In a remote corner of Sudan, a little-known site holds clues to the prehistoric climate change that created the world’s largest desert
Our pickup truck turned onto a dusty two-track road heading away from the Nile River in north-eastern Sudan. Ahead of us, the landscape stretched forever and the small bumps on the horizon, perhaps distant mountains or nearby sand dunes masked by mirage, were impossible to gauge in the vastness. The only thing that appeared certain was the emptiness.
After an hour, we arrived at a wadi (dry riverbed) lined with outcrops of crumbling sandstone. Daydreaming as soft tunes of Sudanese jazz crackled through the staticky radio, I snapped back to attention as something caught my eye: a white animal-like shape on one of the cliff faces. Wondering if it was the desert playing tricks on me, my doubts dissipated when we rounded a corner and stopped. Surrounding us, on every exposed surface of rock, were thousands of ancient petroglyphs depicting scenes of elephants, giraffes, ostriches and boats.
As an archaeologist who has worked on projects from the bottom of the Black Sea to the tops of the Rocky Mountains, it’s not every day that a site completely surprises me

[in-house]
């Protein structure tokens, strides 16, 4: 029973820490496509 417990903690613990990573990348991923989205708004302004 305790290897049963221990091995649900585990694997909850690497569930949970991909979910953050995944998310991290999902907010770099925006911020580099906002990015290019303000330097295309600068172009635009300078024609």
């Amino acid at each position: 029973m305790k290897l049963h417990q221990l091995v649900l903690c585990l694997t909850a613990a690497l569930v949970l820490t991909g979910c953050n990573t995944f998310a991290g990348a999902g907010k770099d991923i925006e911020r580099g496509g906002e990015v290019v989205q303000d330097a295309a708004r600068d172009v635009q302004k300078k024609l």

As the wind picked up and the sand began to blow, I stared in awe at the unexpected scenes depicting what I’d imagine to see in the lush grasslands and winding waterways of the Serengeti, but not in the bone-dry Nubian Desert, the eastern flank of the Sahara sandwiched between the Nile and the Red Sea. As an archaeologist who has worked on projects from the bottom of the Black Sea to the tops of the Rocky Mountains, it’s not every day that a site completely and utterly surprises me. However, this veritable encyclopaedia of petroglyphs etched in front of me marked a rare and exciting exception.
“Welcome to Sabu,” said my driver with a smile, “where you can see how Sudan used to be.”
The climate of the Sahara region was once drastically different than it is today
Hidden amongst rock outcrops between the third and fourth cataracts of the Nile River, the archaeological site of Sabu-Jaddi (or simply “Sabu”) contains more than 1,500 rock drawings spanning 10,000 years of human history in the region. Archaeologists have yet to determine when, exactly, the ancient Nubians who lived here first chiselled these images, but one thing is for sure: the remarkably well-preserved etchings of hippos, crocodiles and papyrus boats depict a vastly different world than the parched desert landscape that now covers much of northern Africa, and offer a glimpse into the Sahara’s verdant past.